Officials unveil plaque honoring firefighters killed in Calif. wildfire
The hard work and skill of the first-responders were credited for keeping the county's largest wildfire in history from destroying any homes
By Brian Day
The Pasadena Star-News
LA CANADA FLINTRIDGE, Calif. — City officials Thursday unveiled a plaque honoring the firefighters and sheriff's deputies who responded to last year's massive Station Fire.
Officials credited the hard work and skill of those first-responders for keeping the county's largest wildfire in history from destroying any homes in La Canada Flintridge.
"After the Station Fire, we realized how fortunate we are," City Councilman Gregory Brown said.
Firefighters "were instrumental in saving our community and other communities," he said, while also thanking deputies for protecting lives and property during the blaze that ultimately scorched more than 250,000 acres in the Angeles National Forest.
The fire, which started last Aug. 26, destroyed 90 homes. Two Los Angeles County Fire Department firefighters, 47-year-old Capt. Tedmund "Ted" Hall and 35-year-old firefighter Specialist Arnaldo "Arnie" Quinones, died battling the blaze.
"The bottom line here today is just to say thank you, thank you, thank you," Brown said at the unveiling of the plaque mounted on a small boulder at Memorial Park.
County fire Assistant Chief Bill Niccum, accompanied by Cpt. David Silversparre of the sheriff's Crescenta Valley Station and a handful of deputies and firefighters, accepted the honor.
"We would like to thank the city of La Canada Flintridge and its people for their generosity and kindness extended toward the first-responders," Niccum said. "Our goal is to protect lives and property, and the city has been a great partner."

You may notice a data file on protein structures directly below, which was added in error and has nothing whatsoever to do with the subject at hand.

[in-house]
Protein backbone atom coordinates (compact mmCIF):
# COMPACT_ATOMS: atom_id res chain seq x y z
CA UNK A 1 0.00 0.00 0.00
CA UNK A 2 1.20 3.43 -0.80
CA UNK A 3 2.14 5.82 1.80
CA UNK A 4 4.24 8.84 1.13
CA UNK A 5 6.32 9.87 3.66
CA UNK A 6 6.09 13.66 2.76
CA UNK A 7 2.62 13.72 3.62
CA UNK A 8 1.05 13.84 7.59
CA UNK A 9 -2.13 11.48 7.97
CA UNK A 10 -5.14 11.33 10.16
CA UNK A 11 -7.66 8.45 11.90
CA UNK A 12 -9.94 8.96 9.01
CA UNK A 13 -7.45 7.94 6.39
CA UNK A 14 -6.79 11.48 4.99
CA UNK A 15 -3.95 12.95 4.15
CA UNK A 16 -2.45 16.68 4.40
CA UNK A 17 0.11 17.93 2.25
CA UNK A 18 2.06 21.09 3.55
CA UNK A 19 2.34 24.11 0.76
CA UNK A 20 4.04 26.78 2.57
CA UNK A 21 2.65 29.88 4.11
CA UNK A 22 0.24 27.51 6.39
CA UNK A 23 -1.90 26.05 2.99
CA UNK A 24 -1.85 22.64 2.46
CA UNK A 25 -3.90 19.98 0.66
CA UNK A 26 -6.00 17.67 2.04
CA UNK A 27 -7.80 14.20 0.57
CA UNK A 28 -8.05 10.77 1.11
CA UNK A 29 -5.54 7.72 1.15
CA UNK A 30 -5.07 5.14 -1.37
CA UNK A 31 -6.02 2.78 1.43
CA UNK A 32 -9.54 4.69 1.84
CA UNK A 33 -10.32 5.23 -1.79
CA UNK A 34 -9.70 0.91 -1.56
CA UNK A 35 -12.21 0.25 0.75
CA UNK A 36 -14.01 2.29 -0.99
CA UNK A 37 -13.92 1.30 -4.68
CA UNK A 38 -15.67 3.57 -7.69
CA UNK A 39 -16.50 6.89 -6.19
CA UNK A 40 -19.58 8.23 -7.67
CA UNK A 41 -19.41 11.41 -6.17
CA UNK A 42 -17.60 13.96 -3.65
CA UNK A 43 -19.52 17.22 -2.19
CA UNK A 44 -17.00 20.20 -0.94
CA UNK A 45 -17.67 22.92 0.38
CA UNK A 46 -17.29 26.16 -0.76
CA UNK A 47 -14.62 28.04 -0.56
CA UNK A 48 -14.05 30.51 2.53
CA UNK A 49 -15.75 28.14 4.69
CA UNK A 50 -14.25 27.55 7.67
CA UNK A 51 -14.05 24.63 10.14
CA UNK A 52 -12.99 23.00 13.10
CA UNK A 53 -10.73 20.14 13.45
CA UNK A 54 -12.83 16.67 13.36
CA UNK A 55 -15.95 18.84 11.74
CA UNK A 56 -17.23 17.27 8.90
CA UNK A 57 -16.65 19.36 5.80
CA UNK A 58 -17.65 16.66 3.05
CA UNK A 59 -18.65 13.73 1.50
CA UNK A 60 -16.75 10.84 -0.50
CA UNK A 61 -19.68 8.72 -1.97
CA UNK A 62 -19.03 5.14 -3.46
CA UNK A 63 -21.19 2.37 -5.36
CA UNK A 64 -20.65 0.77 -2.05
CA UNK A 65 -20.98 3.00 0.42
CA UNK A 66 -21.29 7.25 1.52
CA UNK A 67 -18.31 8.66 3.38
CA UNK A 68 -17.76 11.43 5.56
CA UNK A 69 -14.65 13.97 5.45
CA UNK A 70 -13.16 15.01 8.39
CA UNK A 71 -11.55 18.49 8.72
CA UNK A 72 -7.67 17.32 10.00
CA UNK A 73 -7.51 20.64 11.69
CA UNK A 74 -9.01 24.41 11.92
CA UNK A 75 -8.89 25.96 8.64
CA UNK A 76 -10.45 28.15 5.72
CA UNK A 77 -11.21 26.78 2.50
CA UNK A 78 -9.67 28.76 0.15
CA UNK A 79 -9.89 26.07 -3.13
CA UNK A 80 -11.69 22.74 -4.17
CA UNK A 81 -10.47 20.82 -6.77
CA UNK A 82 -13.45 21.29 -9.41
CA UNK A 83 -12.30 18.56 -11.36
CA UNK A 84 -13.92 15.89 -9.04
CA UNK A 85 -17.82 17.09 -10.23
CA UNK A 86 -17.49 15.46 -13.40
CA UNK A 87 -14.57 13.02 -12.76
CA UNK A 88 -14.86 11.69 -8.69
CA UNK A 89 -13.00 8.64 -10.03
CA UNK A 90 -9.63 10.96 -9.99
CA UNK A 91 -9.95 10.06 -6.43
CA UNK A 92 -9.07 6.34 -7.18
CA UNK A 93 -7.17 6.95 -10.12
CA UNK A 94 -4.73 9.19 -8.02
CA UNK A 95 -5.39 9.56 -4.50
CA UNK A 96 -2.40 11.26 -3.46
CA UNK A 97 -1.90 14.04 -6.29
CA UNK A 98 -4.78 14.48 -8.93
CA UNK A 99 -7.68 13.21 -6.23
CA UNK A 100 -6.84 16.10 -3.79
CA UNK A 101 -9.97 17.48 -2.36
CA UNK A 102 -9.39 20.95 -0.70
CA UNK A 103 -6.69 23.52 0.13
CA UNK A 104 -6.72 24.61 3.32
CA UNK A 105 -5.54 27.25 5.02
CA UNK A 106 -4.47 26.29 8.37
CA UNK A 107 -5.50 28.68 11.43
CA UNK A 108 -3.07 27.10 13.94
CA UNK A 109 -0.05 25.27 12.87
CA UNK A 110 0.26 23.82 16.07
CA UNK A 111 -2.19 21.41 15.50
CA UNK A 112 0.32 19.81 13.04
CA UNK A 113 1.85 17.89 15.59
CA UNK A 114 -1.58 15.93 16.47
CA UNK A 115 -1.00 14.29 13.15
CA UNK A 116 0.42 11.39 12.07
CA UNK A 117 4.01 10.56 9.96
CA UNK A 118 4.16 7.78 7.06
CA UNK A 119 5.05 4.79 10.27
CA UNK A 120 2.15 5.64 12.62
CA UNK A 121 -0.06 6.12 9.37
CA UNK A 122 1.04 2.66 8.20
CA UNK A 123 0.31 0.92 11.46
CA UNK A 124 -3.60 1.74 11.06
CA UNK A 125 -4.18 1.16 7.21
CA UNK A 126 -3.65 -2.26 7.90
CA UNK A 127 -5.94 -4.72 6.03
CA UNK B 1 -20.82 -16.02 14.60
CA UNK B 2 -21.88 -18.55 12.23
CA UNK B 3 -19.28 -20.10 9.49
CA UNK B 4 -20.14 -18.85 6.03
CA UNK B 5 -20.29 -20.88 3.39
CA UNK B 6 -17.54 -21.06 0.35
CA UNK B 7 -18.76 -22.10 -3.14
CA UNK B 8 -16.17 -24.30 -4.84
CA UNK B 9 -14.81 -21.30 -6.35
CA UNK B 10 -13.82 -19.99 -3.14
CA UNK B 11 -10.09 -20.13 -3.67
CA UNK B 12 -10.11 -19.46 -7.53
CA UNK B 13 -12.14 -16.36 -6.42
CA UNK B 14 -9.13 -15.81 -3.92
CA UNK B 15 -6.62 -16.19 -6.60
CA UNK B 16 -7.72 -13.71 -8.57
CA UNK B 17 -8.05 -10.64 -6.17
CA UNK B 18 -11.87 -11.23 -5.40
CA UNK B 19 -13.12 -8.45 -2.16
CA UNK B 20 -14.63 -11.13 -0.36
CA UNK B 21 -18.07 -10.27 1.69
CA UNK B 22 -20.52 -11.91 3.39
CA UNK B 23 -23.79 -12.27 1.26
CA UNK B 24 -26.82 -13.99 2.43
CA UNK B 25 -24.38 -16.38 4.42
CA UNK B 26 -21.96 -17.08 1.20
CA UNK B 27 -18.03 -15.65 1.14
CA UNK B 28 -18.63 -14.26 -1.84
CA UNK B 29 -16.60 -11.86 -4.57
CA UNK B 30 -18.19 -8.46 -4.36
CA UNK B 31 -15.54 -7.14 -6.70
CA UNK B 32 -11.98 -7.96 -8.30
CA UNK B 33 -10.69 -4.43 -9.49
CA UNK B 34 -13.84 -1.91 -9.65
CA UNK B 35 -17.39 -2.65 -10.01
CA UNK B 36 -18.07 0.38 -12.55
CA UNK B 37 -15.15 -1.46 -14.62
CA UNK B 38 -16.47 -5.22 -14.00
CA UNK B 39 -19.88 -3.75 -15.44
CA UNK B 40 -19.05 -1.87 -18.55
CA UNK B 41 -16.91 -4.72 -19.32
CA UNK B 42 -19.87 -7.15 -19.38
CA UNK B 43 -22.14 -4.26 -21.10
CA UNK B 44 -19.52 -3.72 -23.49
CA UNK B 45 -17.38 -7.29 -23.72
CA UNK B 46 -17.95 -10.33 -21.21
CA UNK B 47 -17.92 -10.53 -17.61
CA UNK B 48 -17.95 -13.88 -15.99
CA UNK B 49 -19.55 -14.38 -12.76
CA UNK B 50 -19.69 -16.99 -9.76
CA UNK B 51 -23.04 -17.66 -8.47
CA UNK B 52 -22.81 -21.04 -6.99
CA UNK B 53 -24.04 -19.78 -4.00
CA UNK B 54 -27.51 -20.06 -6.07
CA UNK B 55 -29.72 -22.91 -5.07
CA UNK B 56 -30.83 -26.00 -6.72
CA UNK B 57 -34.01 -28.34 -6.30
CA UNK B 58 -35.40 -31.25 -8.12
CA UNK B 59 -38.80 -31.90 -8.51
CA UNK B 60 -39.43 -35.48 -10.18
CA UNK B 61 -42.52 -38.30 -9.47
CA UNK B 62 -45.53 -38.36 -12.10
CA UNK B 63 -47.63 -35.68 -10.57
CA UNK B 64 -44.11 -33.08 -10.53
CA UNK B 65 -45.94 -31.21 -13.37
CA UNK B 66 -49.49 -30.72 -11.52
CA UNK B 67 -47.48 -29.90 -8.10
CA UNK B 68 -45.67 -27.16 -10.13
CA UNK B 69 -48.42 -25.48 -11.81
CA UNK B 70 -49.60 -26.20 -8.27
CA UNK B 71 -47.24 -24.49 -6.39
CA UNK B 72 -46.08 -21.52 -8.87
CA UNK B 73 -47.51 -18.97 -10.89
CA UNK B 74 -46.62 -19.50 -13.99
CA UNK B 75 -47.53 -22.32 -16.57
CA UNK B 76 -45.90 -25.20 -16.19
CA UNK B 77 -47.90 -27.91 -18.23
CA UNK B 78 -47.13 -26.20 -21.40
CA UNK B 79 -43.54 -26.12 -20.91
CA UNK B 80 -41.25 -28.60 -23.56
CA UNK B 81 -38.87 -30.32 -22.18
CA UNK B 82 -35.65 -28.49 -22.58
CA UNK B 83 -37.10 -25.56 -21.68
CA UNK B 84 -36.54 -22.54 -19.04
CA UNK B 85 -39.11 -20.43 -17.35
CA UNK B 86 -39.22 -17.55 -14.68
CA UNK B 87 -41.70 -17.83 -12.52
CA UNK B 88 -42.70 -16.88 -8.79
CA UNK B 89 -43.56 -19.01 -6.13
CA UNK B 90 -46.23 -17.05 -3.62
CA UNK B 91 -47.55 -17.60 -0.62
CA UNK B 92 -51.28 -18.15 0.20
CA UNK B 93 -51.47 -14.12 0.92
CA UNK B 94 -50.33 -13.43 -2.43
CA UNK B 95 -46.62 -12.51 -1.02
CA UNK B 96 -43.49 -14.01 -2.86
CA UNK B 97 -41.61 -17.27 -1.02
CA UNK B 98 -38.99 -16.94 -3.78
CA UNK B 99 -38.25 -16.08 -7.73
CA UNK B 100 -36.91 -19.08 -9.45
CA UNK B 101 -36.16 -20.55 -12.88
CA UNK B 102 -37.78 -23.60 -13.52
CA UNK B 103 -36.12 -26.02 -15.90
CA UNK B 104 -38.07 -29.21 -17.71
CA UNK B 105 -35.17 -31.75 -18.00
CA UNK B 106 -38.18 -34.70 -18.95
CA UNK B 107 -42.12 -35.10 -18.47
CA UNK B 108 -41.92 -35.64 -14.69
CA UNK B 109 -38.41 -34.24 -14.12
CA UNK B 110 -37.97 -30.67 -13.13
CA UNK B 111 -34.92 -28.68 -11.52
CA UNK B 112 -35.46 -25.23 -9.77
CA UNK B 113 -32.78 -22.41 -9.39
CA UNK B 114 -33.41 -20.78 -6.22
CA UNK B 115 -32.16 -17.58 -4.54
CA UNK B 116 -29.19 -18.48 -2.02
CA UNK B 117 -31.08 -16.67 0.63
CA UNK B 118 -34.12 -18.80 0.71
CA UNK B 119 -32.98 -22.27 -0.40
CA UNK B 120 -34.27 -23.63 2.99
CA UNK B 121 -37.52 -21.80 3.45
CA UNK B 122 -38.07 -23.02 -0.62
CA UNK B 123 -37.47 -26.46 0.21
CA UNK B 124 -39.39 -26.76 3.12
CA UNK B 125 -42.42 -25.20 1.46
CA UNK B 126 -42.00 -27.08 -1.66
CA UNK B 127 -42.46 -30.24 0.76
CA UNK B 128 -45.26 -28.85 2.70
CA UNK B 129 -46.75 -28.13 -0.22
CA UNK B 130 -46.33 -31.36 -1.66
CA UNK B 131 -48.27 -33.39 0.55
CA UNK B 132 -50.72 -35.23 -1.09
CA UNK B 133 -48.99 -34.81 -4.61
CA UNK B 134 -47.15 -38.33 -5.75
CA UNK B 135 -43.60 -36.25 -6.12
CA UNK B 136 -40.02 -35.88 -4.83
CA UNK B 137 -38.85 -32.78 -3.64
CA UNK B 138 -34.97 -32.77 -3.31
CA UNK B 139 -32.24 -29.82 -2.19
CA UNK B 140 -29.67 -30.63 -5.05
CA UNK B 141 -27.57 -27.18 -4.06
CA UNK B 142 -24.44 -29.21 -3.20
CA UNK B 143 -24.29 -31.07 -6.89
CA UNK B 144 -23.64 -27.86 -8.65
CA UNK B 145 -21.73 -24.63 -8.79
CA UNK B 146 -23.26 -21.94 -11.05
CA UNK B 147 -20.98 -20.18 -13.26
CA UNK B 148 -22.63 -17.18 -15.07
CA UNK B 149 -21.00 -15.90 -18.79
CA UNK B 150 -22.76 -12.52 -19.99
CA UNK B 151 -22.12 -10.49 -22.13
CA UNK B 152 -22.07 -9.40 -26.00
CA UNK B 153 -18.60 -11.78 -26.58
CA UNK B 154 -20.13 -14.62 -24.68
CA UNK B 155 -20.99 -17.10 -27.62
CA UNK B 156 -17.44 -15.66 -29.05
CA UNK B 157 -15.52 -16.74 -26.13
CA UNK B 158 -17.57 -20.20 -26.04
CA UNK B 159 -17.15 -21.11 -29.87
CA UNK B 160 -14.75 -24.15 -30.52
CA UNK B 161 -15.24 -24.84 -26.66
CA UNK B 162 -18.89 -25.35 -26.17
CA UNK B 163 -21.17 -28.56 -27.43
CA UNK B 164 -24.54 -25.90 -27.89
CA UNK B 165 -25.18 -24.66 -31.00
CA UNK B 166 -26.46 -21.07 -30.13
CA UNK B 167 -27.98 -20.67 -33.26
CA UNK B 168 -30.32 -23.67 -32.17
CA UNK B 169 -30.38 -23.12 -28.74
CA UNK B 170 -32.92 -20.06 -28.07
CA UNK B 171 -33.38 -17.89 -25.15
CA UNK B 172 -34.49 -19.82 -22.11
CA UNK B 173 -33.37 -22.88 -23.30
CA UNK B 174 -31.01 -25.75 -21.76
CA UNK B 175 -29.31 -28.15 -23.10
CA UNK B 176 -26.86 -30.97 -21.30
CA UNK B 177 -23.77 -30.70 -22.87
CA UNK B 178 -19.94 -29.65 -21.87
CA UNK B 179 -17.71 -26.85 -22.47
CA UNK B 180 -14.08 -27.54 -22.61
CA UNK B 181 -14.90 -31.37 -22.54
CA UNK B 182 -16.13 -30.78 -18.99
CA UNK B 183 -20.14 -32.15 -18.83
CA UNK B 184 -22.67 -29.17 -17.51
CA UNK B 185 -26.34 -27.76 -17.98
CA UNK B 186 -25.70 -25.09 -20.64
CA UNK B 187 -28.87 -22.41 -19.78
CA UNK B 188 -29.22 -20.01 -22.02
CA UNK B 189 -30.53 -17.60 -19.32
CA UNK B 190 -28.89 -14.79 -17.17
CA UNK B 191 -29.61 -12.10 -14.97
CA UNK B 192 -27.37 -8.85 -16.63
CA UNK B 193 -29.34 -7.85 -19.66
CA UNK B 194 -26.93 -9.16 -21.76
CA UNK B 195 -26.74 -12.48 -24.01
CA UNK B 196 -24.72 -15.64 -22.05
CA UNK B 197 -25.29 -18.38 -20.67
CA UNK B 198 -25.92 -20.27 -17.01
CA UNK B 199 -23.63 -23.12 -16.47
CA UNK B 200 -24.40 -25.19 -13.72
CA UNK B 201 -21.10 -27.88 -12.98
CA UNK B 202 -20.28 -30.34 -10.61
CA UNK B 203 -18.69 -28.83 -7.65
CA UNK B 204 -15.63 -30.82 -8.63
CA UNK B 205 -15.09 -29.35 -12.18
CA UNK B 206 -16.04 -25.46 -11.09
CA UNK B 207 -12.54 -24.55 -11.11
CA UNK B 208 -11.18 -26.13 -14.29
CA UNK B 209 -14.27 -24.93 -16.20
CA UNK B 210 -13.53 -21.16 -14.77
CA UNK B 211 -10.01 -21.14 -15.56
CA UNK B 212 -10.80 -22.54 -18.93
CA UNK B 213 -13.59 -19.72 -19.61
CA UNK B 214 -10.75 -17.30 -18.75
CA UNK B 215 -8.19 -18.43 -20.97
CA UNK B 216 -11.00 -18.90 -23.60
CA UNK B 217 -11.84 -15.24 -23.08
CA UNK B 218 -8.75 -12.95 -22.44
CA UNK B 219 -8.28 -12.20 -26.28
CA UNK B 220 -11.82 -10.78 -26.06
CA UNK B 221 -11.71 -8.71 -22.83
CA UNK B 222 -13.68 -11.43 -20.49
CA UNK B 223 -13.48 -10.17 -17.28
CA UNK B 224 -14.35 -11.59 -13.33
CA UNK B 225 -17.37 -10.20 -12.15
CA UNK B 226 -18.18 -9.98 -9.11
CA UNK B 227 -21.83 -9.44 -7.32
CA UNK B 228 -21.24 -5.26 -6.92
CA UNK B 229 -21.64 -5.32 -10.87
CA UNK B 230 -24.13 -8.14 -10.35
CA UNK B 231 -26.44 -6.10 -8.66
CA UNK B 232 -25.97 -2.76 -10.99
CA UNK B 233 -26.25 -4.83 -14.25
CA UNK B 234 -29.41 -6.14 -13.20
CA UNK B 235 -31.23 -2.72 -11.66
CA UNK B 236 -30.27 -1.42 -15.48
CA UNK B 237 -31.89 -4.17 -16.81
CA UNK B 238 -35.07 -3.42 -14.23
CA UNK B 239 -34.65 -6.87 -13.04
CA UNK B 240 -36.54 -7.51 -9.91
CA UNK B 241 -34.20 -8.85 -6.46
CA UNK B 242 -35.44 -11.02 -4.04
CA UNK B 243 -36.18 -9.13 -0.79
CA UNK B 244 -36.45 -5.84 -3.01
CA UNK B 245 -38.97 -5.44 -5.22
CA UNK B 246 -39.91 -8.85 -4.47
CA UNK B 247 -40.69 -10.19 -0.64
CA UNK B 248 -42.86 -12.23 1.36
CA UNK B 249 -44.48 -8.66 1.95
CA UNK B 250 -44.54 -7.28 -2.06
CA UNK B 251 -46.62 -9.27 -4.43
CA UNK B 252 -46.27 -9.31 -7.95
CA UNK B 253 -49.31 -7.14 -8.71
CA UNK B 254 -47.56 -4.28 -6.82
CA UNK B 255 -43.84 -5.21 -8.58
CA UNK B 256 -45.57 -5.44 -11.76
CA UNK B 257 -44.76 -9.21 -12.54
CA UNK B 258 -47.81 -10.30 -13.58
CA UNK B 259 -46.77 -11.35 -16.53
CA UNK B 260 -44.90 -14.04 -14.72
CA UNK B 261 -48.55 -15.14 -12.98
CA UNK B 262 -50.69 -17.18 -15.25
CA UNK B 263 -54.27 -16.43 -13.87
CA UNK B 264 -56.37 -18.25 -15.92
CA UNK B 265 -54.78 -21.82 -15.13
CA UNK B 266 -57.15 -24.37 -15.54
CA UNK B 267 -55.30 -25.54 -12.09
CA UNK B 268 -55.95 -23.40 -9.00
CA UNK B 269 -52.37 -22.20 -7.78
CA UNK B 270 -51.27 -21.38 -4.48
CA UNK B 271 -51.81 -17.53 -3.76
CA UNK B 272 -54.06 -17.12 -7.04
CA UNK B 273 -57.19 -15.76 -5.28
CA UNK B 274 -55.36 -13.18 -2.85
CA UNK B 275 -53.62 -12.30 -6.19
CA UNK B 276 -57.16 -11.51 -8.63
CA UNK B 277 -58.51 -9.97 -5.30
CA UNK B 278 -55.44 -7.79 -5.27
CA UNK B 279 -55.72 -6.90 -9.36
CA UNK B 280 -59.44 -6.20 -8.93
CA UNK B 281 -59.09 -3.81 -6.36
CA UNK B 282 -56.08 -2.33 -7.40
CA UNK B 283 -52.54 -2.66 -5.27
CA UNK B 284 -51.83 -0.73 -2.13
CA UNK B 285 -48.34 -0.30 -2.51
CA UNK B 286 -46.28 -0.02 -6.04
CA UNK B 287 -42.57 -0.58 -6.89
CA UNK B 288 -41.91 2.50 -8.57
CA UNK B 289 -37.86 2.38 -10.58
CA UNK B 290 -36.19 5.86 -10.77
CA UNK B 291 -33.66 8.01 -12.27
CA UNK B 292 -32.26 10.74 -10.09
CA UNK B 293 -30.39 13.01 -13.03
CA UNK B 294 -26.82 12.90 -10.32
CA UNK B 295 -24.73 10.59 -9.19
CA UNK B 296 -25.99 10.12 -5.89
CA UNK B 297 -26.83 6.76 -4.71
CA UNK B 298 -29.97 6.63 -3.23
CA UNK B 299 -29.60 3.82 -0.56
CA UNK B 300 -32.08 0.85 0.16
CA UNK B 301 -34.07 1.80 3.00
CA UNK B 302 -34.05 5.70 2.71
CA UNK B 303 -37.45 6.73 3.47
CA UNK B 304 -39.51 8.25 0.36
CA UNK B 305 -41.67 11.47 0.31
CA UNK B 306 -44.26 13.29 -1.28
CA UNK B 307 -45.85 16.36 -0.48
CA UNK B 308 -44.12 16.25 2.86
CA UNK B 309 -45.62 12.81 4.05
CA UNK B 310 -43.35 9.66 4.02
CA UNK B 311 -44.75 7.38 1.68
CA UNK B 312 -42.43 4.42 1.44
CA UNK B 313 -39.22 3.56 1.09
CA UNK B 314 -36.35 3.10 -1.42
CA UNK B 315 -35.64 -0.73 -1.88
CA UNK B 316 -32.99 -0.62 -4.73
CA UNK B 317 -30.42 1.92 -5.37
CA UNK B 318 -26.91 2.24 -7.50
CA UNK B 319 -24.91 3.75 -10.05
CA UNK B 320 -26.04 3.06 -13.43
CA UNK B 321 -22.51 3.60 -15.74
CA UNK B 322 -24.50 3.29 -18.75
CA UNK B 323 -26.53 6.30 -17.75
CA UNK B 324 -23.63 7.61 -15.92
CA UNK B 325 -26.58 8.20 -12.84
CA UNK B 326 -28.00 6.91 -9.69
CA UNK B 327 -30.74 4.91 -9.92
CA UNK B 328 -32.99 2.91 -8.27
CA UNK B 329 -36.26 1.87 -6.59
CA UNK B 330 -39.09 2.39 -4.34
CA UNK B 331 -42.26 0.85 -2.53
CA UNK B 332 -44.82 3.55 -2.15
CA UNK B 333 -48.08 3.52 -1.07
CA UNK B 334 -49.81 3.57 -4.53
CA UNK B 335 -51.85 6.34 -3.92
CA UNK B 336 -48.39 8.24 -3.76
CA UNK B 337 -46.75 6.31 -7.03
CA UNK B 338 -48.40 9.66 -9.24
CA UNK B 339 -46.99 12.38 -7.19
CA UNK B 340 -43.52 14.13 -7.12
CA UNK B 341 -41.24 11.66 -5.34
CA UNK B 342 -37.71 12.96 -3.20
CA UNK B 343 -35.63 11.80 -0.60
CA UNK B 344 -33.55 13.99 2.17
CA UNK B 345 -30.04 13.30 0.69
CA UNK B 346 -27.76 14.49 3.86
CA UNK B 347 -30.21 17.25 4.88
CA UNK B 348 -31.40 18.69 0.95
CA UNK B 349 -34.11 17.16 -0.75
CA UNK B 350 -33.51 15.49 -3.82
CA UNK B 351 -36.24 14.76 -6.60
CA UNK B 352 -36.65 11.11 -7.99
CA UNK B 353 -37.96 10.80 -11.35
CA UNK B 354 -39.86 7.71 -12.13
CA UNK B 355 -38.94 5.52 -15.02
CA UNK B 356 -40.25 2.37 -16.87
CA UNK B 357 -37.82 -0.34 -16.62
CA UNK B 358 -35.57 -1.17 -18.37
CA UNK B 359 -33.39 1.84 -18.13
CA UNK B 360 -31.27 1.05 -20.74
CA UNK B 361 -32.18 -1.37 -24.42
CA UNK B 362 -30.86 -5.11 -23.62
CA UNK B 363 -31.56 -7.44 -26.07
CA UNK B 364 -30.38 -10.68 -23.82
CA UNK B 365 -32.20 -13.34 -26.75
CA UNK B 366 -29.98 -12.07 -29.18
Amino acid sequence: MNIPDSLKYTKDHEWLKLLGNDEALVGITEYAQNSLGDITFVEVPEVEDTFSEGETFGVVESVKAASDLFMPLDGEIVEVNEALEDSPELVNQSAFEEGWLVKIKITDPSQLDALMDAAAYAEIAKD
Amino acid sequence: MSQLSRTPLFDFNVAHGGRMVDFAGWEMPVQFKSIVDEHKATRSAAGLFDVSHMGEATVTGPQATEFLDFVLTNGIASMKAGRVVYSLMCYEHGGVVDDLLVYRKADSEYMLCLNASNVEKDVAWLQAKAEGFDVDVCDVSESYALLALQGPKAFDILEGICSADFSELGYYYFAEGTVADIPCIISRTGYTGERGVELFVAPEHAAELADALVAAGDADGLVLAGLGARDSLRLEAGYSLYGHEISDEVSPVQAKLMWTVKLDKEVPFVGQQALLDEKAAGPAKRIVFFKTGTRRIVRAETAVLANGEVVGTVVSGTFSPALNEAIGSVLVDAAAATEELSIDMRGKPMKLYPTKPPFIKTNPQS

The outpouring of community support for firefighter and deputies continued long after the fire was 100 percent contained Oct. 16, Niccum added.
He also took a moment to honor Hall and Quinones.
Councilwoman Laura Olhasso said the plaque represented "a little bit of closure to that horrible week" when the blaze burned near La Canada Flintridge.
Niccum said foothill residents now need to prepare for another fire season, encouraging them to follow his department's "Ready, Set, Go!" wildfire action plan.
The plan involves clearing brush around homes; having a family evacuation plan; and quickly heeding evacuation orders.
Niccum said he understands that evacuating and leaving their homes behind is difficult for residents, but it's vital for public safety.
"We will make every effort to re-populate your communities as quickly as it is safe to do so," he said.
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